CLEARCHUS (b. ca. 390 or 410 b.c.e., the latter date based on Memnon’s report of his age as fifty-eight years at his death in 352), tyrant of Pontic Heracleia (modern Ereğli) in 363-52 b.c.e. As a young man he studied for four years with Isocrates and Plato in Athens (Memnon, in Jacoby, Fragmente III/B, pp. 337-38, frag. 1; Suda, s.v. “Kléarkhos”). After his return home he became involved in factional struggles and was banished; he then led a band of mercenary troops in the service of the Persian satrap of neighboring Pontic Phrygia, Mithridates (son of Ariobarzanes, q.v.), with whom he plotted to capture Heracleia in 364. When the oligarchs of Heracleia recalled Clearchus to arbitrate in their conflict with the populace, he betrayed both them and Mithridates, persuading the people to choose him as the true protector of their democracy (Justin, 16.4.10-16). He banished or killed the oligarchs and seized power in 364-63 b.c.e., ruling for twelve years (Diodorus, 15.81.5) with brutal rigor and ferocity. He was, however, a patron of learning and founded the first public library (Memnon, in Jacoby, Fragmente III/B, pp. 337-38, frag. 1). Clearchus’s rise from leader of mercenary troops to tyrant of a city-state is typical of the unsettled period of the satrapal revolt against Artaxerxes II (q.v.; ca. 405/4-359/8 b.c.e.) in Asia Minor. He was on friendly terms with the Persian court and sent ambassadors to both Artaxerxes II and Artaxerxes III (q.v.; 359/8-358/7 b.c.e.; Memnon, in Jacoby, Fragmente III/B, pp. 337-38, frag. 1). Obviously under the influence of eastern thought, he claimed divine descent, as a son of Zeus. In the twelfth year of his rule (353-52 b.c.e.) Clearchus fell victim to a conspiracy of aristocrats and was mortally wounded during celebrations of the festival of Dionysus (Memnon, in Jacoby, Fragmente III/B, pp. 337-38, frag. 1; Diodorus, 16.36.3; Justin, 16.5.12-16). Nevertheless, his son Timotheus (r. ca. 352-37), a minor, was named to succeed him, with Clearchus’s brother Satyrus as regent for the first seven years.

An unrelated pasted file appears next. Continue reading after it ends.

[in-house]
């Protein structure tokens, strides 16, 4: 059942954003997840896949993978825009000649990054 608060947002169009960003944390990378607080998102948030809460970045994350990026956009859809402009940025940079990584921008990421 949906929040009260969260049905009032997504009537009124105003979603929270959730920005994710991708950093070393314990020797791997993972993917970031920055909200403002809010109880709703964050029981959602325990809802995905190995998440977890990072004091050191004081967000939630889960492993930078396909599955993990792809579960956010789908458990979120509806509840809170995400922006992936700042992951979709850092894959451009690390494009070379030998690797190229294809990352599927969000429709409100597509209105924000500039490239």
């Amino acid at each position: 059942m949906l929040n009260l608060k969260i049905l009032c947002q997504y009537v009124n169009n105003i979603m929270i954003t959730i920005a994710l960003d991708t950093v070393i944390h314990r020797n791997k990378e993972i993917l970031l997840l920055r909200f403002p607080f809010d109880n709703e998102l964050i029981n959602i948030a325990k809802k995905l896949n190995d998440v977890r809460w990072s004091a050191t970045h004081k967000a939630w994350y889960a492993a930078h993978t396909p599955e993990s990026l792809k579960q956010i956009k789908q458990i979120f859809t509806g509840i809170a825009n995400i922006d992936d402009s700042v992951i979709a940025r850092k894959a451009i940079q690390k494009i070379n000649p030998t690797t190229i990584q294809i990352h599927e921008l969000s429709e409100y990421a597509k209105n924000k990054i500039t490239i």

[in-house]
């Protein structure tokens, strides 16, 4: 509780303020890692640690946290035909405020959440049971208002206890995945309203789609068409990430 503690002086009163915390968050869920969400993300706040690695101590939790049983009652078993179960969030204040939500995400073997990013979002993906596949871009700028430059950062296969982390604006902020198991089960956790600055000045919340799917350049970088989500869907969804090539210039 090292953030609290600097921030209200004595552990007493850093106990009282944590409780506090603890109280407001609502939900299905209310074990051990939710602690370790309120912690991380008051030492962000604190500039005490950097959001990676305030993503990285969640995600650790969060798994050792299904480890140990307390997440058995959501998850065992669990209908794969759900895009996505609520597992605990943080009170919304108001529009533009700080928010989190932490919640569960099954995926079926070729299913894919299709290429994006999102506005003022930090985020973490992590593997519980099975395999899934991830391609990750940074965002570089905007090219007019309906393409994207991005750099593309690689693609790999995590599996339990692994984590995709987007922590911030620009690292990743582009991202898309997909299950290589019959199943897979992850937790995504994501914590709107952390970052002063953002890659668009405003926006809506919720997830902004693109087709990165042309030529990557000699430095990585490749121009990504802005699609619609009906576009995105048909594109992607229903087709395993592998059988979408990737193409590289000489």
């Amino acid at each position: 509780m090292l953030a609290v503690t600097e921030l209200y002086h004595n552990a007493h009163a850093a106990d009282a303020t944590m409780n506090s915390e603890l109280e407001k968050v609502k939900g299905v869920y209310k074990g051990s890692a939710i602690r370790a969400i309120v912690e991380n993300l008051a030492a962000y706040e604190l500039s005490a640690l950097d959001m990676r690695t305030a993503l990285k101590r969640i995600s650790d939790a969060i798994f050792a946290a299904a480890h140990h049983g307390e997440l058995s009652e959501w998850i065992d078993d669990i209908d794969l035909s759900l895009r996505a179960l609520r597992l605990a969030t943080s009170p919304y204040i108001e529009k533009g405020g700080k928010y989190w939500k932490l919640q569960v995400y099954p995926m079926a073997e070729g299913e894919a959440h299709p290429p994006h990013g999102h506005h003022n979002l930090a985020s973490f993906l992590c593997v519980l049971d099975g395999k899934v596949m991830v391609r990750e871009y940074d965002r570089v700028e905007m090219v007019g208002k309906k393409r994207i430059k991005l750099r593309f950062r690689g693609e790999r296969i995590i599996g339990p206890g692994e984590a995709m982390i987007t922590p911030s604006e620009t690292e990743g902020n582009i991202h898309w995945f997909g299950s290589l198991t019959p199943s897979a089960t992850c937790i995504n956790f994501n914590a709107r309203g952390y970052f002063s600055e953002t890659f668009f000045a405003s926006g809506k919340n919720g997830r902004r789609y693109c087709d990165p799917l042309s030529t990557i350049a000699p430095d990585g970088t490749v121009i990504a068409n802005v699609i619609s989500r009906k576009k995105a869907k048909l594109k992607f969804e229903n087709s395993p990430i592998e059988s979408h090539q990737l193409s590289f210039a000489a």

P. R. Franke, “Zur Tyrannis des Klearchos und Satyros in Herakleia am Pontos,” Archäologischer Anz., 1966, pp. 130-39.
J. Hofstetter, Die Griechen in Persien. Prosopographie der Griechen im Persischen Reich vor Alexander, Berlin, 1978, pp. 104-05 no. 179.
T. Lenschau, “Klearchos 4,” in Pauly-Wissowa, XI/1, cols. 577-79.
A. T. Olmstead, History of the Persian Empire, Chicago, 1948, pp. 414-15, 429.
Originally Published: December 15, 1992
Last Updated: December 15, 1992